Dear friends in Christ
The study of Job will continue on Sunday at 10am (repeated on Thursday, October 24 at 1240pm). This week’s class is on chapters 13-14, the part of Job’s reply to Zophar in which Job begins to speak to God. He shows courage and is staking out a new form of piety–despite the risks involved. If there’s time, I intend to return to a remarkable point we touched on several weeks ago, that at the end Job has his daughters inherit alongside his sons. Something is happening there, and it is a small clue to the momentous changes that Job undergoes during the book. Visitors and newcomers are welcome to either class. To ease the pain, we have coffee and tea in the room.
The Wednesday class resumes on October 23: Aquinas holds as a matter of faith that human beings are able to see or understand God (albeit without comprehending him). But to see God is not like seeing a horse, which we do by grasping the form of the horse and actualizing it in our mind. God has to “assist” our minds, with grace, if we are to see him. Which means that when we see God, God will become both subject and object in that act of seeing. Somehow, we are transformed into God. This is a great mystery, and the excitement of reading Aquinas is to see how far our minds can go as we try to understand it. You are welcome to join the Aquinas reading group on Wednesdays, 6:30 to 7:30 p.m. in Andrew Hall. No preparatory reading is required. But if you have the text and want to locate our discussion: we will start with the third article of the 12th question of the first part, i.e., Summa theologiae I.12.3 — and probably read articles 4 and 5 also.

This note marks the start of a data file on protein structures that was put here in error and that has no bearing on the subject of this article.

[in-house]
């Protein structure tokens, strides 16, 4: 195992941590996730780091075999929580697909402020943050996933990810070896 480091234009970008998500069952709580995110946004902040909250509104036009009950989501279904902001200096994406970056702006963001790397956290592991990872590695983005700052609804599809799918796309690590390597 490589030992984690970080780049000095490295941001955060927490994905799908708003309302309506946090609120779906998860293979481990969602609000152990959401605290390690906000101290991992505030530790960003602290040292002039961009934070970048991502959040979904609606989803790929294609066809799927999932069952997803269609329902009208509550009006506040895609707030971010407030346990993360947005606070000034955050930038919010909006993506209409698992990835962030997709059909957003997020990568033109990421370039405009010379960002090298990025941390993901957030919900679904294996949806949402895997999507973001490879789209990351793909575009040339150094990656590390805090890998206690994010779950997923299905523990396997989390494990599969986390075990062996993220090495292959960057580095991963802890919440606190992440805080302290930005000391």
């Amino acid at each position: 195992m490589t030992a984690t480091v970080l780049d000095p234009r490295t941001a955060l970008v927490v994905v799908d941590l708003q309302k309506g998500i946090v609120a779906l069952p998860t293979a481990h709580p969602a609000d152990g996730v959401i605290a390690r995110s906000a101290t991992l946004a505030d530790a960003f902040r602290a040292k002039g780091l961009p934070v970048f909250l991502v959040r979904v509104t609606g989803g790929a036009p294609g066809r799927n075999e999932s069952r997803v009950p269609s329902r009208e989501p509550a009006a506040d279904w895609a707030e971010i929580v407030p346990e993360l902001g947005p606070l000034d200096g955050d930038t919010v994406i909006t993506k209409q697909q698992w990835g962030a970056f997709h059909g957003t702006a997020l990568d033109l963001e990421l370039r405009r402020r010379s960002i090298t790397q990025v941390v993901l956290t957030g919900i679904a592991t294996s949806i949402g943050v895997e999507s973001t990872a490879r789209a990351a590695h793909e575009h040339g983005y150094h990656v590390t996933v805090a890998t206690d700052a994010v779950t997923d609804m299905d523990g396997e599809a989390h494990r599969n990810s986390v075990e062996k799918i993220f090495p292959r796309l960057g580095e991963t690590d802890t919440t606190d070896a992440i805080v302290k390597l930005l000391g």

Looking head, Our Lady of Alice Bhatti by Mohammed Hanif will be discussed on Monday, October 28, from 6:15 to 7:45pm. in Andrew Hall. If you read the novel–in which a low-caste Pakistani Christian woman with a complicated history starts doing healing miracles–you are welcome to the conversation.
And a note about the bookstore: Jane Williams, the wife of Rowan and a theologian and educator in her own right, has written a beautiful small book, Faces of Christ, that includes images of many works of art along with explanatory commentary that deals with the theology and meaning of the images. Our bookstore (located on the first floor of the Parish House, and open on Sundays after the 11am and 4pm servcies) has some copies. It’s worth looking at, and possibly reading and sharing with select friends.